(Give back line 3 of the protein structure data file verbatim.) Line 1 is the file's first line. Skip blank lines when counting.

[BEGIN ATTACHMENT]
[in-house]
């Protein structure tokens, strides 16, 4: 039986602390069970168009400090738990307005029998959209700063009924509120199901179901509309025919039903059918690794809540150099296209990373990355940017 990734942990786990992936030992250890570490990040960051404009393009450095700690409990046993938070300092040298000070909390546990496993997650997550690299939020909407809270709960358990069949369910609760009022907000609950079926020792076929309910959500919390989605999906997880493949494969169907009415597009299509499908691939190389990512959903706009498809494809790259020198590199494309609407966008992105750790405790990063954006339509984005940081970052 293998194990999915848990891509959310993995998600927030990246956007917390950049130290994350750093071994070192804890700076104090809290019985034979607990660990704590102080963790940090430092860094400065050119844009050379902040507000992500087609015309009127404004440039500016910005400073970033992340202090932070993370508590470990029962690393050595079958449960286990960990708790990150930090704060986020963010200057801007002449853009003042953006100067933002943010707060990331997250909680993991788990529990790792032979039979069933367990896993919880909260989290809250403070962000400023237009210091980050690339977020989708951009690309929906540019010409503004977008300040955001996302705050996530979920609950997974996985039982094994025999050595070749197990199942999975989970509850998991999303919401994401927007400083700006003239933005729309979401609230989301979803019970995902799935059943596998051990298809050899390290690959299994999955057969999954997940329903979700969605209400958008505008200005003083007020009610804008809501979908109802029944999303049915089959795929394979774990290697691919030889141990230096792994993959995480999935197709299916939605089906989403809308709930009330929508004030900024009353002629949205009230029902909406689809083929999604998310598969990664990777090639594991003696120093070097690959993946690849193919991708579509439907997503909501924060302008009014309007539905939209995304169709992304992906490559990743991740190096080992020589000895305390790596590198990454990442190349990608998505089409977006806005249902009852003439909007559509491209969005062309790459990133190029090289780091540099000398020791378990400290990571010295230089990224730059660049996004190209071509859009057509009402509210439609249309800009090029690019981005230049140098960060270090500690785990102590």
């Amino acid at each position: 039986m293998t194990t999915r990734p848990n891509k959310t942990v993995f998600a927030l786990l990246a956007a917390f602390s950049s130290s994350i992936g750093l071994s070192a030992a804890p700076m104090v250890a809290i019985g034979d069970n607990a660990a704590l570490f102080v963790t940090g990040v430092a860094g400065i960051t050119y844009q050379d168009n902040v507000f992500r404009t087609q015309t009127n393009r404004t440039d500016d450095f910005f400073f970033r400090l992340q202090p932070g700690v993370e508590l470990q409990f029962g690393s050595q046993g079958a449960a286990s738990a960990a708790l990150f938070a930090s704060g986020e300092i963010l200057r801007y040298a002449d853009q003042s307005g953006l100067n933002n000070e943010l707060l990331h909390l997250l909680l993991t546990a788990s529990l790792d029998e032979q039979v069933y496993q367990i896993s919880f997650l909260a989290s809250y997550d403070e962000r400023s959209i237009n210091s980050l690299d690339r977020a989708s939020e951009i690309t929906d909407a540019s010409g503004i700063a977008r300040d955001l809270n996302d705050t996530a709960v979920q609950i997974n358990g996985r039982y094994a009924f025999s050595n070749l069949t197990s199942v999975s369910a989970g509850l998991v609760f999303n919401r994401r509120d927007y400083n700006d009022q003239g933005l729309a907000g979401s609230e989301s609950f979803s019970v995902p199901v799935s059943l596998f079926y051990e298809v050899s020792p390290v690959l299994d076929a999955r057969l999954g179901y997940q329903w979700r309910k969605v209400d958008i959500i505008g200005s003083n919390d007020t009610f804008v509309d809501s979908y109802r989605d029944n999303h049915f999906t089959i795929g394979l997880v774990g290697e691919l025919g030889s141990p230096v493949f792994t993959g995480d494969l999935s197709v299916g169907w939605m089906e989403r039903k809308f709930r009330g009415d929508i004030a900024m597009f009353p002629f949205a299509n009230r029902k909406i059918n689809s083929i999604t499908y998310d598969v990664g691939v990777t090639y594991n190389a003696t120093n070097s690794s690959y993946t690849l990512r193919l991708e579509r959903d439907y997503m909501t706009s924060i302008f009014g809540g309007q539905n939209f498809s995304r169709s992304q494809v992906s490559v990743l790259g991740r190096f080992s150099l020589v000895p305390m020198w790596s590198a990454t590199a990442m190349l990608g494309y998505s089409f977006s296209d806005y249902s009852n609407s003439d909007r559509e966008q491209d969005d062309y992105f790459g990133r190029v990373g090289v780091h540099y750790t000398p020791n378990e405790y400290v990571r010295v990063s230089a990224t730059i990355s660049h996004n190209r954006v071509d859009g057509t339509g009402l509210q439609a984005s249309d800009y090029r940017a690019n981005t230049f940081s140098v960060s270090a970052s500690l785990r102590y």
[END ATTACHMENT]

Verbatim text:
């Amino acid at each position: 039986m293998t194990t999915r990734p848990n891509k959310t942990v993995f998600a927030l786990l990246a956007a917390f602390s950049s130290s994350i992936g750093l071994s070192a030992a804890p700076m104090v250890a809290i019985g034979d069970n607990a660990a704590l570490f102080v963790t940090g990040v430092a860094g400065i960051t050119y844009q050379d168009n902040v507000f992500r404009t087609q015309t009127n393009r404004t440039d500016d450095f910005f400073f970033r400090l992340q202090p932070g700690v993370e508590l470990q409990f029962g690393s050595q046993g079958a449960a286990s738990a960990a708790l990150f938070a930090s704060g986020e300092i963010l200057r801007y040298a002449d853009q003042s307005g953006l100067n933002n000070e943010l707060l990331h909390l997250l909680l993991t546990a788990s529990l790792d029998e032979q039979v069933y496993q367990i896993s919880f997650l909260a989290s809250y997550d403070e962000r400023s959209i237009n210091s980050l690299d690339r977020a989708s939020e951009i690309t929906d909407a540019s010409g503004i700063a977008r300040d955001l809270n996302d705050t996530a709960v979920q609950i997974n358990g996985r039982y094994a009924f025999s050595n070749l069949t197990s199942v999975s369910a989970g509850l998991v609760f999303n919401r994401r509120d927007y400083n700006d009022q003239g933005l729309a907000g979401s609230e989301s609950f979803s019970v995902p199901v799935s059943l596998f079926y051990e298809v050899s020792p390290v690959l299994d076929a999955r057969l999954g179901y997940q329903w979700r309910k969605v209400d958008i959500i505008g200005s003083n919390d007020t009610f804008v509309d809501s979908y109802r989605d029944n999303h049915f999906t089959i795929g394979l997880v774990g290697e691919l025919g030889s141990p230096v493949f792994t993959g995480d494969l999935s197709v299916g169907w939605m089906e989403r039903k809308f709930r009330g009415d929508i004030a900024m597009f009353p002629f949205a299509n009230r029902k909406i059918n689809s083929i999604t499908y998310d598969v990664g691939v990777t090639y594991n190389a003696t120093n070097s690794s690959y993946t690849l990512r193919l991708e579509r959903d439907y997503m909501t706009s924060i302008f009014g809540g309007q539905n939209f498809s995304r169709s992304q494809v992906s490559v990743l790259g991740r190096f080992s150099l020589v000895p305390m020198w790596s590198a990454t590199a990442m190349l990608g494309y998505s089409f977006s296209d806005y249902s009852n609407s003439d909007r559509e966008q491209d969005d062309y992105f790459g990133r190029v990373g090289v780091h540099y750790t000398p020791n378990e405790y400290v990571r010295v990063s230089a990224t730059i990355s660049h996004n190209r954006v071509d859009g057509t339509g009402l509210q439609a984005s249309d800009y090029r940017a690019n981005t230049f940081s140098v960060s270090a970052s500690l785990r102590y």